I smile when Orion doesn’t caveat the claim with one of the best. That’s our Brotherhood. We always win.
And if we’re going to fix some of the problems facing our planet and the population living on it, it will take the ruthlessness of our nature to do it right.
“We protect our family and our business,” Atlas says. “Part of that is giving them both a future.”
And suddenly, I’m not just a legitimate frontman for our mafia, but I am it’s hope of the future too.
Ada Nelson slams a copy of Handmaid’s Tale onto an already large stack of books on the library cart.
I move closer so I can see the other titles and my stomach cramps.
They are all books that have been banned in other places. There have been no petitions to ban books in the Deerbrush Point Community Library that I am aware of though.
“Are you reshelving those?” I ask hopefully.
Mrs. Nelson looks up, a maniacal glint in her weathered blue eyes. “No, dear. We will be disposing of them. We aren’t going to have books like these on the shelves of my library. Not anymore.”
“It’s the town’s library, isn’t it?” I have to curl my fingers into a fist to stop myself reaching out and grabbing as many of the books as I can and running with them.
“Of course, dear. However, we must protect impressionable minds, don’t you agree?” She smiles at me sweetly, but that smile is a lie.
There is nothing sweet about what she’s doing.
I see a Judy Bloom book in the stack and can’t hold back my gasp.
That book was a childhood friend.
Is that a children’s dictionary? A dictionary?
I’ve bitten my tongue many times when Mrs. Nelson has one of her ideas.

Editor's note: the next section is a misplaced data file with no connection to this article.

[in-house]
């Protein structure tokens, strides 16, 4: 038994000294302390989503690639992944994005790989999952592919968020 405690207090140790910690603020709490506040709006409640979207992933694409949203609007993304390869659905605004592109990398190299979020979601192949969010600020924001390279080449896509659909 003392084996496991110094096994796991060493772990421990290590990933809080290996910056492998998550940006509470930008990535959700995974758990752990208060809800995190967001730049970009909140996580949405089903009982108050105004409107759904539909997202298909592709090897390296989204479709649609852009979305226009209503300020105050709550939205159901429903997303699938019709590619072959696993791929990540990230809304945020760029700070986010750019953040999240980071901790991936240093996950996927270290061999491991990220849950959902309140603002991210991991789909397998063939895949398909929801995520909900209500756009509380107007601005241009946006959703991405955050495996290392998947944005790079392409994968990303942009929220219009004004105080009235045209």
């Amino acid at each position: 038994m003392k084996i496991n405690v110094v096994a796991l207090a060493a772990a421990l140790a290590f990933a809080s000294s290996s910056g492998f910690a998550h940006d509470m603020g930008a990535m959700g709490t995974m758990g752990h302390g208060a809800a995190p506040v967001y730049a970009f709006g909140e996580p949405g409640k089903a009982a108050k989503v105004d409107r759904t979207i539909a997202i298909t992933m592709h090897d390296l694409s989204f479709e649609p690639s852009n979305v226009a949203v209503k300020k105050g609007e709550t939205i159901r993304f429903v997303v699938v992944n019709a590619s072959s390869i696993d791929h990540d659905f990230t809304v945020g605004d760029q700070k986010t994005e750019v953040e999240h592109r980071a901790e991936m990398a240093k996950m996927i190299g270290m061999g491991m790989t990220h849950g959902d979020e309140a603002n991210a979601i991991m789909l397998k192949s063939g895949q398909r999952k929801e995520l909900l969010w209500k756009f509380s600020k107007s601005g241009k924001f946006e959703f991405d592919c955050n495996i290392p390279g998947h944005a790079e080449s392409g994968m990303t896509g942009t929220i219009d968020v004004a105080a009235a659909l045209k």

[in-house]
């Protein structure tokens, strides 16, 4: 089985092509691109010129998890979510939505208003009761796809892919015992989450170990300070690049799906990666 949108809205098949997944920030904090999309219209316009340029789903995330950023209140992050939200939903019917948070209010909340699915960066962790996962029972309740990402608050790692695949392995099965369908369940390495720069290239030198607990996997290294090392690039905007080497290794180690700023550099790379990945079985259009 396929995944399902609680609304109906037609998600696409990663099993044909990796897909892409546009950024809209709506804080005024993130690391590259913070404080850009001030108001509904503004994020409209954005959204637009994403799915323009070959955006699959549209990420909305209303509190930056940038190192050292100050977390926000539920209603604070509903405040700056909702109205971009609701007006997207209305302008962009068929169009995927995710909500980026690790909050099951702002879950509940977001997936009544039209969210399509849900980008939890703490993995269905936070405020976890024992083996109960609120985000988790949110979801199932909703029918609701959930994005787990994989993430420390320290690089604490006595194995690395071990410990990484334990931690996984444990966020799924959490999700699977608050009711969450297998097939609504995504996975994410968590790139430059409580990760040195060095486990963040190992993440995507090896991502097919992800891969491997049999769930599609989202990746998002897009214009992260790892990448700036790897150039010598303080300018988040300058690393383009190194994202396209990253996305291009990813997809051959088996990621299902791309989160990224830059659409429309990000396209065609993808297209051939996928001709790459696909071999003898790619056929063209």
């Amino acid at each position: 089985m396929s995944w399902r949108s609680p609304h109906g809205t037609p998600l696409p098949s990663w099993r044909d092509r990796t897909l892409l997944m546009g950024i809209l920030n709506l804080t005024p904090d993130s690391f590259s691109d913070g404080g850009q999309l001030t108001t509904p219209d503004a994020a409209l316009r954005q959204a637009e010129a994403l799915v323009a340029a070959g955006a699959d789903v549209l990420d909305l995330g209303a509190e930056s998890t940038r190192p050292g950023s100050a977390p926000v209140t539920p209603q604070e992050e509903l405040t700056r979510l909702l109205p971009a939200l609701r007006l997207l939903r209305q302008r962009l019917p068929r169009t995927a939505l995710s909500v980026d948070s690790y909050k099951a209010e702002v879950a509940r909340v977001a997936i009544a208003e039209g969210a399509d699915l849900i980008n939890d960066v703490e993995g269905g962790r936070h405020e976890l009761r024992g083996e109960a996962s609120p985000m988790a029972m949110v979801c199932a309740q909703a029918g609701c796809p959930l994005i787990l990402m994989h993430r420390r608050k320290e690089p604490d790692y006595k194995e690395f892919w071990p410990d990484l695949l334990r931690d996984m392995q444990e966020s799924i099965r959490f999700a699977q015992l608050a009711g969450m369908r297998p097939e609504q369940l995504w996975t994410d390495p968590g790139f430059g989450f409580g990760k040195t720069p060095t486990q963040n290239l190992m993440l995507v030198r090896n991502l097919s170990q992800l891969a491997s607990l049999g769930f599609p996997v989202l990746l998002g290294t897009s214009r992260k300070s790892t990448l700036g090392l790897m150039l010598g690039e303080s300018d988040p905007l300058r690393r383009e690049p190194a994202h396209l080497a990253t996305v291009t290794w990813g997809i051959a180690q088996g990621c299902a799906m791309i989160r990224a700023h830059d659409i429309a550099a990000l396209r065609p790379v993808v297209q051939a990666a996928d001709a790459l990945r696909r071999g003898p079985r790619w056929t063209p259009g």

Like deciding to take the chairs out of the children’s books section, to discourage parents dropping their children off for free babysitting.
The head librarian felt the prominently placed signs telling parents all children twelve and under must be accompanied by a responsible adult weren’t enough. That particular effort backfired on her though.
Most kids don’t mind sitting on the floor and that’s exactly what they started doing. Little legs sprawling into the aisles was one thing. But Mrs. Nelson about had a coronary when those same children started laying books out on the carpet in front of them to read.
The chairs reappeared pretty darn quickly.
Once these books are gone, they aren’t coming back though. Whether she throws them away, or recycles them, by the time patrons start complaining, the volumes will be long gone.
And there isn’t money in the library’s budget to replace them all. Which is what she’s counting on, I bet.
“No, I don’t agree.” I grab the children’s dictionary and shake it at her. “Young minds need to be challenged and fed, not buried under a bunch of fertilizer and kept in the dark like mushrooms.”
“With an attitude like that it’s a good thing you aren’t the head librarian.” She pulls another book and adds it to the pile.
“You may be head librarian, but you cannot cull the library shelves like this without board approval.”
“You are mistaken. Part of my job description is to maintain the collection, removing books that are no longer popular and purchasing others to keep our offerings current.”
“Those books aren’t unpopular.” Several are so dogeared, they need replacing, not disposing of.
I don’t say this though because she’ll use that as another excuse to dispose of the books.
“You are exceeding your authority,” I tell her, my heart racing and my palms wet from sweat.
I hate confrontation.
“I think not, Amelia.”
How many times have I asked her to call me Mel? Too many to count.